The Stream

Is there more to ASMR than brain tingles?

We explore the whispering videos drawing huge views on YouTube.

On Wednesday, October 17 at 19:30 GMT: 

Do you find the sound of whispers soothing? Does listening to someone crinkle wrapping paper lull you like a lullaby? What about watching someone slowly pour fizzy liquids in front of a microphone? Is that noise intoxicating?  If so, you’re probably one of the millions of people poring through ASMR videos on YouTube.

Autonomous Sensory Meridian Response (ASMR) is the term used to describe the “brain tingles”, or sensation, people get when they watch stimulating videos that involve personal attention. A 2015 study conducted by researchers at Swansea University found that 85 percent of ASMR consumers use it to fall asleep. It’s also big business for practitioners of the phenomenon, with some creators earning thousands of dollars a month.

Some critics of the practice, though, say the content borders on erotica. In fact, state censors in China have banned the videos because of it. YouTube has even prevented ASMR channels they deem to be too sexual from monetizing. However,  ASMR enthusiasts insist the videos are simply for relaxation purposes and similar to ambient noise machines.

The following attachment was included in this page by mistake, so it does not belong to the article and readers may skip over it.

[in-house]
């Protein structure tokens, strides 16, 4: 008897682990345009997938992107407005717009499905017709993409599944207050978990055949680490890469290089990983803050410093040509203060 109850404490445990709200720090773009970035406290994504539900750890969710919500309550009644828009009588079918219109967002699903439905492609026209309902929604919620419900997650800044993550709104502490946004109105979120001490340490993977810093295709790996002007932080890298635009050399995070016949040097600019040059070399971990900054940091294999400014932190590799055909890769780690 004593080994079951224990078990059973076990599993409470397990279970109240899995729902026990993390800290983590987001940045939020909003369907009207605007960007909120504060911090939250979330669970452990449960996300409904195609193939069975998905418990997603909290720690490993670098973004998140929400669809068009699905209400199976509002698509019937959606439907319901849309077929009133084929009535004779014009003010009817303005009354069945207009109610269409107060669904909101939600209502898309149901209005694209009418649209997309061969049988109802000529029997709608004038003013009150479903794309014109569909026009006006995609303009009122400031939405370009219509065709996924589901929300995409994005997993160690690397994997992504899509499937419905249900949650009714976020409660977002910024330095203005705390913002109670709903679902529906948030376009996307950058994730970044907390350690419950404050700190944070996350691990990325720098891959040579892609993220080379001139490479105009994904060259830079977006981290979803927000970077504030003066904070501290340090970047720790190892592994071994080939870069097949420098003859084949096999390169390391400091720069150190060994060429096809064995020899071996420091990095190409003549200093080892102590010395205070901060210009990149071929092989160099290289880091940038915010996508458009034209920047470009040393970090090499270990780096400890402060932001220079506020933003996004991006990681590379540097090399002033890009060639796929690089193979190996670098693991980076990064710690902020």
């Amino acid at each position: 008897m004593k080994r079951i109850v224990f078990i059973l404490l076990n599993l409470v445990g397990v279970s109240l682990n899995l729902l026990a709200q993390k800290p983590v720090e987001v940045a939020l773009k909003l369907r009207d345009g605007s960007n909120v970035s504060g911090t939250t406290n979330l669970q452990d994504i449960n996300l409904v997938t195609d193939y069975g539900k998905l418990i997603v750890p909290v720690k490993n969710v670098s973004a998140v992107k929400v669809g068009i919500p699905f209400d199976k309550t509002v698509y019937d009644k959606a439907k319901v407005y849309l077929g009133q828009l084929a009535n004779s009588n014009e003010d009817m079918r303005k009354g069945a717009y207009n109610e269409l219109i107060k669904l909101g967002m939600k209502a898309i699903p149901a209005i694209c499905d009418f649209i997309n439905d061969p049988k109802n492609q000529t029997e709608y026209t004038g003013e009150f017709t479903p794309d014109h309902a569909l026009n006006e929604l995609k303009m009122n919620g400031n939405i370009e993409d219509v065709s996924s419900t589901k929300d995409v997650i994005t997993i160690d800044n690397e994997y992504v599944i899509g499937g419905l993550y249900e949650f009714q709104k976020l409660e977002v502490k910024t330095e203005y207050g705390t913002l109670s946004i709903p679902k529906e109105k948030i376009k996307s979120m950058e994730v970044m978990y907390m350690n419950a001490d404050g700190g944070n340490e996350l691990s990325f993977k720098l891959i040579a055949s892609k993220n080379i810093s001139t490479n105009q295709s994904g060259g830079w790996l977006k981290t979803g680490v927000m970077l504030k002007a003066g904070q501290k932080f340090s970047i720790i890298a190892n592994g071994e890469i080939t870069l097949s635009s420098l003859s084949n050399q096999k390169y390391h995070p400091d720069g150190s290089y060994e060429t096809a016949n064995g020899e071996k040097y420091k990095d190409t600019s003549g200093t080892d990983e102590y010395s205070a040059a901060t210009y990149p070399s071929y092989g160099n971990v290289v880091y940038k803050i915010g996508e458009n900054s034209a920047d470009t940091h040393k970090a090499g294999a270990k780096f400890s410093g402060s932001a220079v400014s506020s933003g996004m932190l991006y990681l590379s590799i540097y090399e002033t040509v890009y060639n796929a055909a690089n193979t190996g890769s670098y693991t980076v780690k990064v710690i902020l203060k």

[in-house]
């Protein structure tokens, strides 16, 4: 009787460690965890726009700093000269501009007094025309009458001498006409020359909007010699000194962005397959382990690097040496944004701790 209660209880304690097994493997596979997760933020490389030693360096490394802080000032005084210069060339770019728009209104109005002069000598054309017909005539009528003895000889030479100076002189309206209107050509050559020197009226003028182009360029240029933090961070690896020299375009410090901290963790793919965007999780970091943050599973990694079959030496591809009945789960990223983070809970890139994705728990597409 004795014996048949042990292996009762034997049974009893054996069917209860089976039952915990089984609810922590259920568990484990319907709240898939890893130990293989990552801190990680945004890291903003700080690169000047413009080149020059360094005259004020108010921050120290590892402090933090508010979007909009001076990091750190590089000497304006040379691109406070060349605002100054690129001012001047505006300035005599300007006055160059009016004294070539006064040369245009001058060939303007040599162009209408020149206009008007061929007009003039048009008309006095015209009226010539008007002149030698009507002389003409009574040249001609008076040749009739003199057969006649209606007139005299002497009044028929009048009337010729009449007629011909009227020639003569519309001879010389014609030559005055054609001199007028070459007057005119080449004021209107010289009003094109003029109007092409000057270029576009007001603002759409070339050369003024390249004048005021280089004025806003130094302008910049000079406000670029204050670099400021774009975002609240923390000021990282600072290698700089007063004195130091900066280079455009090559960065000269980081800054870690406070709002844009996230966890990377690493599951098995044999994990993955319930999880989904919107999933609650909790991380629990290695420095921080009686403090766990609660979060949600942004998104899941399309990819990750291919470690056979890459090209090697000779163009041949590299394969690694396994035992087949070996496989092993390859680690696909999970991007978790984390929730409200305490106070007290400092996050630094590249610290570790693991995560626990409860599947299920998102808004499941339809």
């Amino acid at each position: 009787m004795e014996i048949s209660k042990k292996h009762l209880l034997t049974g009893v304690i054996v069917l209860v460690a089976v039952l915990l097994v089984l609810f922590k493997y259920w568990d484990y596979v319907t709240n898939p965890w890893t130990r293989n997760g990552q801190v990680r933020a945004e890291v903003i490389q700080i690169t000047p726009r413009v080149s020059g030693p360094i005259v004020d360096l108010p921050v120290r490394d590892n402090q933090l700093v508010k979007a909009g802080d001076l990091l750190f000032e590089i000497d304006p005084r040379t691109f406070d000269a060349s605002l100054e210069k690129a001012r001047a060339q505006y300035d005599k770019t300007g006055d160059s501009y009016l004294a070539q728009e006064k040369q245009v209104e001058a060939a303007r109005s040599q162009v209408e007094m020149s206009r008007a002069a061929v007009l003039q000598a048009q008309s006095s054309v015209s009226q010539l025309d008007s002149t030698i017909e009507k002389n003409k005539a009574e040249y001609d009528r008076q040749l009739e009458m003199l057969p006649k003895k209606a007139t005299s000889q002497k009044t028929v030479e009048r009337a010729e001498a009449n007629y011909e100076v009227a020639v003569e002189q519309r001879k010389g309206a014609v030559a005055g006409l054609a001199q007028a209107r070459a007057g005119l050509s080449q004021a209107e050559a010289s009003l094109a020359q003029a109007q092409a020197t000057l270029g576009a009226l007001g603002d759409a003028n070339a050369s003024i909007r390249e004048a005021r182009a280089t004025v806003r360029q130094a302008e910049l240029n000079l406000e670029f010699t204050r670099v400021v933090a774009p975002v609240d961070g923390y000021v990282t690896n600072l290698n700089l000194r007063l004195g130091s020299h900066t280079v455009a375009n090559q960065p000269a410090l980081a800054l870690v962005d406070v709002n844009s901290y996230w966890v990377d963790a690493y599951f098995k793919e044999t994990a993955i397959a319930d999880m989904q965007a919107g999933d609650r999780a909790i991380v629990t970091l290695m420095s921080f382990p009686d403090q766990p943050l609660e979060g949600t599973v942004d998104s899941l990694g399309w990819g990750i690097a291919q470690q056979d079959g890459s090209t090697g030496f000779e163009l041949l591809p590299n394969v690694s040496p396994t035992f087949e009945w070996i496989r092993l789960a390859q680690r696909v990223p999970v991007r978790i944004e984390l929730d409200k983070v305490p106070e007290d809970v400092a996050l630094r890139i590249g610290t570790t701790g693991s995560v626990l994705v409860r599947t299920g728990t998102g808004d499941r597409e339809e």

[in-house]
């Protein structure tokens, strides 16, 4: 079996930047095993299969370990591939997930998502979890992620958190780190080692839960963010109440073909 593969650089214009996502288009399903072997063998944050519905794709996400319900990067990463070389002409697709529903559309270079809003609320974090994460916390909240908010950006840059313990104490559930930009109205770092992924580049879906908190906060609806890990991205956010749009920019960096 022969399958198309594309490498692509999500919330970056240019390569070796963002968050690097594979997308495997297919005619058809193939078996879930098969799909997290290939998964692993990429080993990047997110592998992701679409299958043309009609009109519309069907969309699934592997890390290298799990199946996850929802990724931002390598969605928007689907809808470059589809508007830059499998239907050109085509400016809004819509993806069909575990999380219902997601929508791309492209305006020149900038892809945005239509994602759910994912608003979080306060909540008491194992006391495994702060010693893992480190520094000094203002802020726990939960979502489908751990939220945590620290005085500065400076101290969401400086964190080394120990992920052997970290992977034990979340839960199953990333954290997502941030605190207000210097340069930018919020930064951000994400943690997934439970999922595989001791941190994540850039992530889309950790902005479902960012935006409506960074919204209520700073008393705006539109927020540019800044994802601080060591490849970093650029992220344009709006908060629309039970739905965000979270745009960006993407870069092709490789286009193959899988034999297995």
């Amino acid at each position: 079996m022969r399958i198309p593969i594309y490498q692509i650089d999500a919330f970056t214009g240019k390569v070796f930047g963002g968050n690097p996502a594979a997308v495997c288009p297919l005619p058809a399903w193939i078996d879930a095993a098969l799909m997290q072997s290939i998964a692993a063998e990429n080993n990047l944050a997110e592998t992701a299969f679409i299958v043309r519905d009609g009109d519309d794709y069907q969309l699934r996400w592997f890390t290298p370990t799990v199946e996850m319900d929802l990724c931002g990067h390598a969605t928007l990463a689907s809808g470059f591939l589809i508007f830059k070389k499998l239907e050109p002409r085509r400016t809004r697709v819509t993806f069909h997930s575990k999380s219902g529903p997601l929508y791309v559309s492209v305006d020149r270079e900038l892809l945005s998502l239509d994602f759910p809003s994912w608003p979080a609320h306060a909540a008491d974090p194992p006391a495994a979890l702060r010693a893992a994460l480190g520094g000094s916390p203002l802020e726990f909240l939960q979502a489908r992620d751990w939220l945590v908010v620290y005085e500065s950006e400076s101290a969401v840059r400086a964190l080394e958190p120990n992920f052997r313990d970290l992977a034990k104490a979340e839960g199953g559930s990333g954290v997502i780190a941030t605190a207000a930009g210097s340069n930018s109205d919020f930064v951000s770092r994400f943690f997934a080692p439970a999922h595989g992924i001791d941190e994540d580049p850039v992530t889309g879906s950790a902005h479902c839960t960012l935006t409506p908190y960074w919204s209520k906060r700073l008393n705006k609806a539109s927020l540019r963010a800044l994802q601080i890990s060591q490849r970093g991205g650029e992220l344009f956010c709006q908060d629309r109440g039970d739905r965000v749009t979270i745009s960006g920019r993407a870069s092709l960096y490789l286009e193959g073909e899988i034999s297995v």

On this episode of The Stream we dive into the ASMR world to uncover whether it’s the real deal or just a bunch of hocus pocus. Join the conversation. 


On this episode of The Stream, we speak with:


Emma Smith, @WhispersRedASMR
ASMR Artist

Melinda Lauw, @whisperlodge
Co-creator of Whisperlodge

Nikki Glasser, @nikkiglaser


Dr. Craig Richard
Author of Brain Tingles


Read more: 
ASMR, explained: why millions of people are watching YouTube videos of someone whispering – Vox 
How researchers are beginning to gently probe the science behind ASMR – Smithsonian Magazine 

What do you think? Leave your thoughts in the comments section below.